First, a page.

KNOWLTON.WORK celebrates student work from the 2019-2020 academic year at the Knowlton School of Architecture at The Ohio State University.




UG2    UG3    UG4    G1    G2    G3
FAKIN’ IT 






SPRING 2020
UG4 STUDIO

Galo Cañizares



Fakin’ It investigated perceptions of reality and authenticity in the built environment and the paradoxes inherent in cultures of replication. The studio project centered around domestic environments: houses, apartments, and rooms. We prioritized techniques of copying, replicating, forging, twinning, mirroring, and simulating to produce imagery that suggests new forms of living. Parallel to this production of images, was a set of investigations into larger cultural phenomena dealing with “fakes” and variable perceptions of reality such as: fake sciences, fake news, fake humans, fake fashion, fake money, counterfactuals, counterfeits, alternate realities, alternate histories, and imaginary numbers. We relied heavily on literary texts like Byung-Chul Han’s writings on Shanzhai, Carrie Lambert-Beatty’s work on Parafiction, and other scholarly research on aesthetic forgeries. Work of interest was Thomas Demand’s model photographs, Jojakim Cortis + Adrian Sonderegger reconstructed scenographies, Roxy Paine’s installations, Filip Dujardin’s collages, Architecture Office’s Swissness Applied project, Besler + Sons’s Enjoy Your Deck project, and many many more!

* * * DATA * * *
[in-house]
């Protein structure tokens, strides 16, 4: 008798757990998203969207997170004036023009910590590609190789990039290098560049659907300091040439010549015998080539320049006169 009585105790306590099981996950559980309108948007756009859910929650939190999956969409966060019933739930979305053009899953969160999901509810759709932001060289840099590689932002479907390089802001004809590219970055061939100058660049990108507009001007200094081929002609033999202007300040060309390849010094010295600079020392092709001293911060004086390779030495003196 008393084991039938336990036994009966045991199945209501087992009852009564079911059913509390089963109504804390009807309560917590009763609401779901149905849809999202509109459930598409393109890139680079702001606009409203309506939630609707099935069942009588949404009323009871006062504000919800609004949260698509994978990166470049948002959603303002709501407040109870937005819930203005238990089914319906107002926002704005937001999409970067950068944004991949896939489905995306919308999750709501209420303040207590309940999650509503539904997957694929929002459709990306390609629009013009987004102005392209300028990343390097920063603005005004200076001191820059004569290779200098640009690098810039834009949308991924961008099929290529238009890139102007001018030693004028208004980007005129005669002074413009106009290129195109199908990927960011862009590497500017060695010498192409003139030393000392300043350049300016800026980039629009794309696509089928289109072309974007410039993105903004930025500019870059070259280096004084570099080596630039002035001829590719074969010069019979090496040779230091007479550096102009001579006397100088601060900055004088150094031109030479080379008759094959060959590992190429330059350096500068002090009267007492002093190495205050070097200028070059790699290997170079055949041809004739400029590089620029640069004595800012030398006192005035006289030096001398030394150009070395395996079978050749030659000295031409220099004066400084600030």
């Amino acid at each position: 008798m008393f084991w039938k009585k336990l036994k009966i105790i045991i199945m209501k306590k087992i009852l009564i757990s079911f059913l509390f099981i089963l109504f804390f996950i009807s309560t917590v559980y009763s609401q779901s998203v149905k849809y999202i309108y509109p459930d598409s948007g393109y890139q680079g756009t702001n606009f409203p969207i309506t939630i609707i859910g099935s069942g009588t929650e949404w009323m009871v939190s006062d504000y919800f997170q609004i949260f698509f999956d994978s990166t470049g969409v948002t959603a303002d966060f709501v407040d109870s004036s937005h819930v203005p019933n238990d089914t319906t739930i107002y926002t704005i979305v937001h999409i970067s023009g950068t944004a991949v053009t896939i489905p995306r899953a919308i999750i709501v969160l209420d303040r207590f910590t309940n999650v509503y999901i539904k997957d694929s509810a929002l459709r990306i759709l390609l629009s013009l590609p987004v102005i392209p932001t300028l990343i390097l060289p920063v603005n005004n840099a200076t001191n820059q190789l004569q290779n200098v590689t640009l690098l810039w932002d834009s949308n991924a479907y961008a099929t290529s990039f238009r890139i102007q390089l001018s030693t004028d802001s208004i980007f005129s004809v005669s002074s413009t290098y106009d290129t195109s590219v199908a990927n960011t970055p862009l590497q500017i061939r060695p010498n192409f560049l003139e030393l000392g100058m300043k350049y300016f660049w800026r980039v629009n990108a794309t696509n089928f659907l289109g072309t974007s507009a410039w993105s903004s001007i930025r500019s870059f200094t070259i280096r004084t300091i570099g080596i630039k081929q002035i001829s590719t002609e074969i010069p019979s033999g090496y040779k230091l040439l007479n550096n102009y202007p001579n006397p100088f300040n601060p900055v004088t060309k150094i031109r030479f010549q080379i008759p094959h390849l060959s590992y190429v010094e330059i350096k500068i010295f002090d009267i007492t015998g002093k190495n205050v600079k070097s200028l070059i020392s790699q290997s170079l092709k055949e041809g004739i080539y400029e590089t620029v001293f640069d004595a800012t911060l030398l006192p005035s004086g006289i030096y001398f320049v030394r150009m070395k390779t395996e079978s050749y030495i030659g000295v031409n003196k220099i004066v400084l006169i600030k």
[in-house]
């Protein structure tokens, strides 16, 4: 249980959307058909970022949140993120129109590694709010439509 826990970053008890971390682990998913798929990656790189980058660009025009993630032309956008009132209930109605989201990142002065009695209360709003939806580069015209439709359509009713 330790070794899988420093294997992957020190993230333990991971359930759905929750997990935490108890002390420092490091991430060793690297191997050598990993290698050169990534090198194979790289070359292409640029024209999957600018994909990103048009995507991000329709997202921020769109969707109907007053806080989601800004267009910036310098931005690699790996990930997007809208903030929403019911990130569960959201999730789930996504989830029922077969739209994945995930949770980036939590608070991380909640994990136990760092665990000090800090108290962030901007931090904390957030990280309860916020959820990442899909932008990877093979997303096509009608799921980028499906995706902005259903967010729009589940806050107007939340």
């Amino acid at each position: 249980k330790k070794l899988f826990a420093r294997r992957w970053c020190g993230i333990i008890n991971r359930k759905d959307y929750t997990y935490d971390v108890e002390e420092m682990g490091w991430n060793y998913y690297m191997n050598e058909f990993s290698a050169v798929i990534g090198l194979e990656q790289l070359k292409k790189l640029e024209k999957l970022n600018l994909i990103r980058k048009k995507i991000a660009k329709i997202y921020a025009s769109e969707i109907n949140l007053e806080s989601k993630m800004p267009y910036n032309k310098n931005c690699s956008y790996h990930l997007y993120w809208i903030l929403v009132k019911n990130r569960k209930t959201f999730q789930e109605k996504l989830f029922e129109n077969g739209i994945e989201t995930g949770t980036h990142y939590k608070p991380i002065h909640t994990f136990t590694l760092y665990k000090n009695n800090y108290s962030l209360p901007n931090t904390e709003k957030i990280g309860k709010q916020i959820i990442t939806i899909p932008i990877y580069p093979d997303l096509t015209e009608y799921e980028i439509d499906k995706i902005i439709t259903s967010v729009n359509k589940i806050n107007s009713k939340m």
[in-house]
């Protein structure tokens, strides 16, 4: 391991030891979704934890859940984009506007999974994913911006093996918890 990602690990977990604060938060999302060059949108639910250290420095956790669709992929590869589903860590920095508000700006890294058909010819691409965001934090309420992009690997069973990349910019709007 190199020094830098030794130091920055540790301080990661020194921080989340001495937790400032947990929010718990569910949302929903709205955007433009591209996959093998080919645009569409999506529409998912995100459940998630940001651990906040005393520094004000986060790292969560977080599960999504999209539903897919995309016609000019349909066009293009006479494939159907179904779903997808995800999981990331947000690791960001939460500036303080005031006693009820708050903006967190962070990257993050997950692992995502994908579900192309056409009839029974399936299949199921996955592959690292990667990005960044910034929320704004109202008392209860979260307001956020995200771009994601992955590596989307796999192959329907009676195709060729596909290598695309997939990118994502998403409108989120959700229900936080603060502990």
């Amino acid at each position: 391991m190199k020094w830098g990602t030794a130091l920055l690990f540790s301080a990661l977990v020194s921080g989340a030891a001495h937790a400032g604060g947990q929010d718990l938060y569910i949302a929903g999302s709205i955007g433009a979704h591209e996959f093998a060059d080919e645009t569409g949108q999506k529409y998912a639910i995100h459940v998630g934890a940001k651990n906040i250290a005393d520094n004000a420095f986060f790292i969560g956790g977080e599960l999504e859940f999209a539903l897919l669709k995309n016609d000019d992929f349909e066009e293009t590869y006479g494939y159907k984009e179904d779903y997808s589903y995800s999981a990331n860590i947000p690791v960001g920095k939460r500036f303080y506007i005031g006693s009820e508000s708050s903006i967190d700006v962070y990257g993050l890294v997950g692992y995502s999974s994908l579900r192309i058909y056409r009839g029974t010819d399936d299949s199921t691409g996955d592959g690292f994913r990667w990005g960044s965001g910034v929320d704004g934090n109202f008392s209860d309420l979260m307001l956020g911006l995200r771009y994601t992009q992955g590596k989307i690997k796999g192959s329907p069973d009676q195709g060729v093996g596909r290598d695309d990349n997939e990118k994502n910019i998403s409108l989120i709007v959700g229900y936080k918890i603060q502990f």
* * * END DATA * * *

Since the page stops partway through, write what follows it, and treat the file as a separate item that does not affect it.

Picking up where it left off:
The semester was split into three parts: Materials + Technologies, Culture + Symbolism, and Real + Hyperreal. Part I addressed the technologies used in architectonic acts of copying such as 2D and 3D replication, scanning, photoshopping, and prioritized the accumulation of fake materials for the studio to analyze. Part II reflected on western and non-western symbolic discourses on copying and false items such as art forgeries, knock-off goods, and the Chinese concept of Shanzhai. Part III used the collected knowledge of the previous parts and investigates what metrics we might use to qualify objects as real, fake, simulated, authentic, less than real, or conversely hyperreal. It built upon contemporary discourses on photorealism, collage, and visual effects technologies in film and architecture



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